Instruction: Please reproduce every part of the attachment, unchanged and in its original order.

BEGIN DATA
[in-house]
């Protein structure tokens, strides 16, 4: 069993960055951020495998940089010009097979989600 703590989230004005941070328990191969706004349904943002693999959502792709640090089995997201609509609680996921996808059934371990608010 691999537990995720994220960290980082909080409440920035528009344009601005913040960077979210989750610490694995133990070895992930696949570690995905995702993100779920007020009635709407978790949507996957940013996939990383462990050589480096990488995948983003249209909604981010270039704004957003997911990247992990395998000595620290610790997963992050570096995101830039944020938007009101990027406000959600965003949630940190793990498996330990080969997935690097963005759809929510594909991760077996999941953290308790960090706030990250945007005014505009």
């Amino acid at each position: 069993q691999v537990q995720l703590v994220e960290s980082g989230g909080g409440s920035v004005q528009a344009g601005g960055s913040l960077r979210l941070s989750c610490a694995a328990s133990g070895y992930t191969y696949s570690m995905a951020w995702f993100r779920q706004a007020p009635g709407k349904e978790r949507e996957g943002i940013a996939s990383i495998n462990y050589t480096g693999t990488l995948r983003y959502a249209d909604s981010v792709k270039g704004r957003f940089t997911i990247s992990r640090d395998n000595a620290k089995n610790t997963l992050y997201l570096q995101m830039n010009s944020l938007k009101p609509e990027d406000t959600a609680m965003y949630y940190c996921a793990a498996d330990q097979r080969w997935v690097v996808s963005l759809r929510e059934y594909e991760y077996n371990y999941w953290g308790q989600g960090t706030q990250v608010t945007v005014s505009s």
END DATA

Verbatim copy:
[in-house]
């Protein structure tokens, strides 16, 4: 069993960055951020495998940089010009097979989600 703590989230004005941070328990191969706004349904943002693999959502792709640090089995997201609509609680996921996808059934371990608010 691999537990995720994220960290980082909080409440920035528009344009601005913040960077979210989750610490694995133990070895992930696949570690995905995702993100779920007020009635709407978790949507996957940013996939990383462990050589480096990488995948983003249209909604981010270039704004957003997911990247992990395998000595620290610790997963992050570096995101830039944020938007009101990027406000959600965003949630940190793990498996330990080969997935690097963005759809929510594909991760077996999941953290308790960090706030990250945007005014505009």
């Amino acid at each position: 069993q691999v537990q995720l703590v994220e960290s980082g989230g909080g409440s920035v004005q528009a344009g601005g960055s913040l960077r979210l941070s989750c610490a694995a328990s133990g070895y992930t191969y696949s570690m995905a951020w995702f993100r779920q706004a007020p009635g709407k349904e978790r949507e996957g943002i940013a996939s990383i495998n462990y050589t480096g693999t990488l995948r983003y959502a249209d909604s981010v792709k270039g704004r957003f940089t997911i990247s992990r640090d395998n000595a620290k089995n610790t997963l992050y997201l570096q995101m830039n010009s944020l938007k009101p609509e990027d406000t959600a609680m965003y949630y940190c996921a793990a498996d330990q097979r080969w997935v690097v996808s963005l759809r929510e059934y594909e991760y077996n371990y999941w953290g308790q989600g960090t706030q990250v608010t945007v005014s505009s």